The Volkswagen that became a Porsche

This year will see all manner of automotive anniversaries.

There’s the 100th anniversary of car makers Citroen, Bentley and Armstrong Siddeley.

The Mini turns 60, so expect a flurry of feature stories about the Mini and how great it was, and is, and so on and so on and so on — in among all of the doom and gloom of the BREXIT news.

Also celebrating a 60th anniversary is the Triumph Herald, while the Rover P4 is 70 and the Ford Capri is 50.

But here’s one anniversary I suspect you will hear little about.

And that’s the VW-Porsche 914. Yep, it’s 50.

The 914 was a mid-engined, targa-topped, two-seat roadster which was the troubled outcome of the collaboration between Volkswagen and Porsche.

The car had its origins as VW’s successor to its Karmann Ghia sports coupe, while Porsche wanted a more affordable sports car positioned below its 911.

So far, so good.

Automotive legend has it that the two companies verbally agreed on a joint venture, with the Volkswagen version to be fitted with a four cylinder engine and the Porsche-badged car a six.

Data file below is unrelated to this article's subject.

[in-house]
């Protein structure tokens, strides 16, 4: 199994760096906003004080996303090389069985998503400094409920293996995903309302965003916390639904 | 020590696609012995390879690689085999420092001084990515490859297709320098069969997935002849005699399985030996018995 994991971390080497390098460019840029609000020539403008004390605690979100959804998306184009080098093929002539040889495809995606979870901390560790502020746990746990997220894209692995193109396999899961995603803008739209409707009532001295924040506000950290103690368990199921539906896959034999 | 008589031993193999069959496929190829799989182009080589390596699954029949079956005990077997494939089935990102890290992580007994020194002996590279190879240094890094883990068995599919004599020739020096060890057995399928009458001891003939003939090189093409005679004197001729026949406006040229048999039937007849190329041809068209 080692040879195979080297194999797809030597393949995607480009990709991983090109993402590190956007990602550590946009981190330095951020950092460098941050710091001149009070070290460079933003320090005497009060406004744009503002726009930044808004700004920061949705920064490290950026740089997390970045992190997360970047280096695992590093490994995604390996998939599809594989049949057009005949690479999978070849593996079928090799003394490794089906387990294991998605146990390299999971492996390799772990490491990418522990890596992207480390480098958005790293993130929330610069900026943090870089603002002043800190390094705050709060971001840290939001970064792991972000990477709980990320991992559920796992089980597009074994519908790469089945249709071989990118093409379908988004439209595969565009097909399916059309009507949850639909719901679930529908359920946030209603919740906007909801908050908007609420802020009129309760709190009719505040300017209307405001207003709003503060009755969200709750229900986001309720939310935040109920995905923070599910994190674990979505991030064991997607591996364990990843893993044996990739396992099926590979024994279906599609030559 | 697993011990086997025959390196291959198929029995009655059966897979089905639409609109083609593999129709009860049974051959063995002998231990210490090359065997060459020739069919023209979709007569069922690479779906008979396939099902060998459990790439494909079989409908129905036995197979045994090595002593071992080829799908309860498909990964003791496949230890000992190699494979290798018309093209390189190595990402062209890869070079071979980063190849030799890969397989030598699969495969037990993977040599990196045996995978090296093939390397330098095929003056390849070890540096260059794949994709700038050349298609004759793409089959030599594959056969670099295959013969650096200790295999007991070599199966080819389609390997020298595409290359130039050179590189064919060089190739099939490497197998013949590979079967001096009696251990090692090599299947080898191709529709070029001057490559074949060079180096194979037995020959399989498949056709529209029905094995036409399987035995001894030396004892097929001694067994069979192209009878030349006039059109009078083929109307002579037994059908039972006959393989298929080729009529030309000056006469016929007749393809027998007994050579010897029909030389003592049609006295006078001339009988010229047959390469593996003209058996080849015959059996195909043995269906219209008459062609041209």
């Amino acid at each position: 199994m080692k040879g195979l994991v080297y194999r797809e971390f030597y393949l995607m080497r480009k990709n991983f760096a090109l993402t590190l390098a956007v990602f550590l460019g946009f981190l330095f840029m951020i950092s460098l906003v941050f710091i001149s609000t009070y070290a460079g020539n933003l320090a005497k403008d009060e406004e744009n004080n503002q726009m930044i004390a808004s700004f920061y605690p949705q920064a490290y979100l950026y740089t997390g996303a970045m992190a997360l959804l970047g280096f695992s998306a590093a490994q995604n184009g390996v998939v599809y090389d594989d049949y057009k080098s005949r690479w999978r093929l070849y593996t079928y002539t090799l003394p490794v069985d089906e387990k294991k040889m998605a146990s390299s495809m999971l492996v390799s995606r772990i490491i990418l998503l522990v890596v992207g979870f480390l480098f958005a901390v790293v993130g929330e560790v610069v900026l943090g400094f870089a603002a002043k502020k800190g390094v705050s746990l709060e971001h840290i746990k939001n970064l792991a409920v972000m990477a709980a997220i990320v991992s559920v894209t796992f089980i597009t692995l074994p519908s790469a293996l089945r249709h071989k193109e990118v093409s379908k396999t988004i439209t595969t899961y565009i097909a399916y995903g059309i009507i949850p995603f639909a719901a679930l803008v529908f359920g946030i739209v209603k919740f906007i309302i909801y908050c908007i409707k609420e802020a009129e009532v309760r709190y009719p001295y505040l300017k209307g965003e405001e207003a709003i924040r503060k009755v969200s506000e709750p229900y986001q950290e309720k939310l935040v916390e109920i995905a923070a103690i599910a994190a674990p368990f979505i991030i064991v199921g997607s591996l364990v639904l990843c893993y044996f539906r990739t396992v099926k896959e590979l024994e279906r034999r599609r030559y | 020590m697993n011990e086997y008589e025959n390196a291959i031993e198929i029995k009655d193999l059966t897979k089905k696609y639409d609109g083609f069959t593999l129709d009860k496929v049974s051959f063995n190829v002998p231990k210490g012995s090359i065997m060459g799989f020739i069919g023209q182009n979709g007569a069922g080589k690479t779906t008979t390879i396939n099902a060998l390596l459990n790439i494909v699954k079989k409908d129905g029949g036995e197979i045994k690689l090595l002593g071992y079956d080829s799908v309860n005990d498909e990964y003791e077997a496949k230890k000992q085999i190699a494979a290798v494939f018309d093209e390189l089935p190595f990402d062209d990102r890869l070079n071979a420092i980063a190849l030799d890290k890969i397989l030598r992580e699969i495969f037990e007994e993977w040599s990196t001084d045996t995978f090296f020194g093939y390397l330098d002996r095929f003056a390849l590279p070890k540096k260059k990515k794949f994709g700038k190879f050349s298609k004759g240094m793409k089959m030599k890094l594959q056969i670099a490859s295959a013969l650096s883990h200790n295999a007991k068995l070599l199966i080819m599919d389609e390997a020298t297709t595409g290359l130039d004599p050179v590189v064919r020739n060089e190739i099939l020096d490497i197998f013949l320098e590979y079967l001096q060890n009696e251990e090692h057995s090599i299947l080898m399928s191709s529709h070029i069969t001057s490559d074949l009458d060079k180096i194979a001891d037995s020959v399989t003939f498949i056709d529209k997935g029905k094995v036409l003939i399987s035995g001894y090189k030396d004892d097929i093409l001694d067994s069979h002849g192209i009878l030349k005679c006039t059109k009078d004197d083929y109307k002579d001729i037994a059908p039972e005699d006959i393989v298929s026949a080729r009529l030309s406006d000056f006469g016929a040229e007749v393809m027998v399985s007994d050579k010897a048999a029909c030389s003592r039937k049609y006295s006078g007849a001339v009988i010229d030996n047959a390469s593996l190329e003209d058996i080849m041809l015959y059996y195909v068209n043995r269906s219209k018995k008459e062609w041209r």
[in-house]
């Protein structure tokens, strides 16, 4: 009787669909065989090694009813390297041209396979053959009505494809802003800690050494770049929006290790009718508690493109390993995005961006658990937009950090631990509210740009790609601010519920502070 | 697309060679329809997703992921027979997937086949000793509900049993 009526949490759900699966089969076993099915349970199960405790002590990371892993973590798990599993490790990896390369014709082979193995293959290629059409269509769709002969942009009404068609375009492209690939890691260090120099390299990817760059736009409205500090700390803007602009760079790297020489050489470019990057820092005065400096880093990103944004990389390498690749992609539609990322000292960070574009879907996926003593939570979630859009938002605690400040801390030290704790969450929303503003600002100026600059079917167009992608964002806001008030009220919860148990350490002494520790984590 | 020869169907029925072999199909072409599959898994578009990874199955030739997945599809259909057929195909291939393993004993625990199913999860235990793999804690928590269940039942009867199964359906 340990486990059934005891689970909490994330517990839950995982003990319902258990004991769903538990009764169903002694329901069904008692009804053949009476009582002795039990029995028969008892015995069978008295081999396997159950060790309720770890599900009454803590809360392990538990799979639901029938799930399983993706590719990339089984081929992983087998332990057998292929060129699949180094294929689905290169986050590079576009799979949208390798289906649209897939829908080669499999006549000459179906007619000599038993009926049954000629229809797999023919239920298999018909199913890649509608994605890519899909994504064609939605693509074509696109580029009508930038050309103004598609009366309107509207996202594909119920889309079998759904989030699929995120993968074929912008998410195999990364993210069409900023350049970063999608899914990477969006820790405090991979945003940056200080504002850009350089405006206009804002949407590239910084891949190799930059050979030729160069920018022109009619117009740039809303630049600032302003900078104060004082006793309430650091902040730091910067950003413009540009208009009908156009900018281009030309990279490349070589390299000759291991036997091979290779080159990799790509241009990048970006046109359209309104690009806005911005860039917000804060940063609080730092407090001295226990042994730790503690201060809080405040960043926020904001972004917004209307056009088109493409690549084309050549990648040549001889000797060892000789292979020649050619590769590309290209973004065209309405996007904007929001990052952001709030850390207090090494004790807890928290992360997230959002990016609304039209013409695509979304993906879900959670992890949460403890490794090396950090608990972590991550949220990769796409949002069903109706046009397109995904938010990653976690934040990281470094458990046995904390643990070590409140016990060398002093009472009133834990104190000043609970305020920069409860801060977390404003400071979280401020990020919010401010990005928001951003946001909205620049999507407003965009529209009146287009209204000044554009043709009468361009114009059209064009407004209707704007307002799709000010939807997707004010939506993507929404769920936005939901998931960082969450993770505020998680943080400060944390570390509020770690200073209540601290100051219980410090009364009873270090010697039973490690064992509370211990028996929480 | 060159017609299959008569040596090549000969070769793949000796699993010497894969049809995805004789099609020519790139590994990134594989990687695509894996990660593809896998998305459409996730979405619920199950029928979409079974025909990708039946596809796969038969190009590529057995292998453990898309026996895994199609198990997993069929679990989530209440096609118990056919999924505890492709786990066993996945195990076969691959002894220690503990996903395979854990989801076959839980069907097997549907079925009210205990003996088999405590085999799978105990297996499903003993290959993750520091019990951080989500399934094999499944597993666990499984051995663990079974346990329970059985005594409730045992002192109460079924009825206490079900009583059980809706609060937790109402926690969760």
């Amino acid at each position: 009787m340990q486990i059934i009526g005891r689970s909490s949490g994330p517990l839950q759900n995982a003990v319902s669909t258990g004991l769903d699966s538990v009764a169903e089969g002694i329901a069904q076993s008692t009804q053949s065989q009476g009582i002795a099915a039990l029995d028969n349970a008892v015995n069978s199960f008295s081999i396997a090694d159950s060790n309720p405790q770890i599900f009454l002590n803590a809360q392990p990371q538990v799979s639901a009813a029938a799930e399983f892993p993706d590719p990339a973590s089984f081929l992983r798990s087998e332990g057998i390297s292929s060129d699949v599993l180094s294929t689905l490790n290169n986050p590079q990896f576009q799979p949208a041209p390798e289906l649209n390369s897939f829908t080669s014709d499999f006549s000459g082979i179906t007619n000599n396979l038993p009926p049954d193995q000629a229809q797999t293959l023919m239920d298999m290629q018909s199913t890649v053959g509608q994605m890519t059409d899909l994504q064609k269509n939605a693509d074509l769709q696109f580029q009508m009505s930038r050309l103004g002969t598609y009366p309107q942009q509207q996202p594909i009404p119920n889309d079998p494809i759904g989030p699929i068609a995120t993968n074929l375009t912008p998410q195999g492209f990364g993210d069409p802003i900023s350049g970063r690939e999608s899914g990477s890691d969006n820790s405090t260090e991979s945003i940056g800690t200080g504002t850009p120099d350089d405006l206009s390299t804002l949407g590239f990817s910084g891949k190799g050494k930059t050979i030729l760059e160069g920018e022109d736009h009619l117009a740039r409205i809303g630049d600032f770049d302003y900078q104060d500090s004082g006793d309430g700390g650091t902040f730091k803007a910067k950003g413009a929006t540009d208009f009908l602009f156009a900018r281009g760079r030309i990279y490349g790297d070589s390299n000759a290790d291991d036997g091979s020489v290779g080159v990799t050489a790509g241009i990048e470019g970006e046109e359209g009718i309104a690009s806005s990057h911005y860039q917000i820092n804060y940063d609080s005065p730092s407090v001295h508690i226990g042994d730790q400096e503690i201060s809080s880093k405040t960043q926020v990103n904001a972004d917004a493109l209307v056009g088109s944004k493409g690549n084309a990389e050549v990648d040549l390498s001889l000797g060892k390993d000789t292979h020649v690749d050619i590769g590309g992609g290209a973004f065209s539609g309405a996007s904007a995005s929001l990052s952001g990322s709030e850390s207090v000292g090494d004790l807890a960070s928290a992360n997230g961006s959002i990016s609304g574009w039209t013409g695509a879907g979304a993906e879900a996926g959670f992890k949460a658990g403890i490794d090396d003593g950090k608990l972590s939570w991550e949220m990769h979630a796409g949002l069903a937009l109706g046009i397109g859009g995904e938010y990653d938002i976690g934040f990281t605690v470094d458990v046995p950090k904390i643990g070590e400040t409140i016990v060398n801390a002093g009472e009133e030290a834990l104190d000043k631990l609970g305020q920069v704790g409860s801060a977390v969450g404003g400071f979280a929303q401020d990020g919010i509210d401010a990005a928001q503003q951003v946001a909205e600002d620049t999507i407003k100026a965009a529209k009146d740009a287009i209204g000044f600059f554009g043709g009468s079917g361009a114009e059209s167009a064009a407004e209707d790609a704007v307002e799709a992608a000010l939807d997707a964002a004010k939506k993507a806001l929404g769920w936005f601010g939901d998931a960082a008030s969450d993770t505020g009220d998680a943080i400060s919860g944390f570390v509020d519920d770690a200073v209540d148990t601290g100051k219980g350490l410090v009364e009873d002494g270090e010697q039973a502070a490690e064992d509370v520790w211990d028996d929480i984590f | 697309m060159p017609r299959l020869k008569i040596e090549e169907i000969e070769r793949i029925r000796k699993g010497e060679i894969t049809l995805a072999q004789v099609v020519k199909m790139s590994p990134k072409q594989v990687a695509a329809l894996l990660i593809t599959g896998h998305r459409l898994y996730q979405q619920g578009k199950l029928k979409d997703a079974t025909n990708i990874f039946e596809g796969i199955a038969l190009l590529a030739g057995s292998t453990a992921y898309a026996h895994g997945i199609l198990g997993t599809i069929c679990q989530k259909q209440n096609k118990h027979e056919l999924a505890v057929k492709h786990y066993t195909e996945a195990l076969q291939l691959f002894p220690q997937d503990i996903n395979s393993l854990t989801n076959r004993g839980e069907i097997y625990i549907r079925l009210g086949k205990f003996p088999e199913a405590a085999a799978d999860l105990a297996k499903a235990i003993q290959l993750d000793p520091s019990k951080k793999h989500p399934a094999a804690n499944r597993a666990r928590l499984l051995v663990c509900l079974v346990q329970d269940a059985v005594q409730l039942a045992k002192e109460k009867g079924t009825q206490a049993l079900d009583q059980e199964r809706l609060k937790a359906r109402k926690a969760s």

During the development process, however, there was a change of VW management following the sudden death of CEO Heinrich Nordhoff in 1968.

Opinions differed as to who owned the rights to the car and it was a close run thing that it was ever launched.

But it was and has lived in a kind of shadow ever since.

Porsche devotees claim it is not a Porsche, but a VW.

VW fans see it as a VW with Porsche badges.

Despite what the trainspotters thought, and still think, the 914 became a major success, especially in the USA.

During its seven-year production run, 115,631 cars were sold making it one of the best selling sports cars of its time.

David Burrell is the editor of retroautos.com.au

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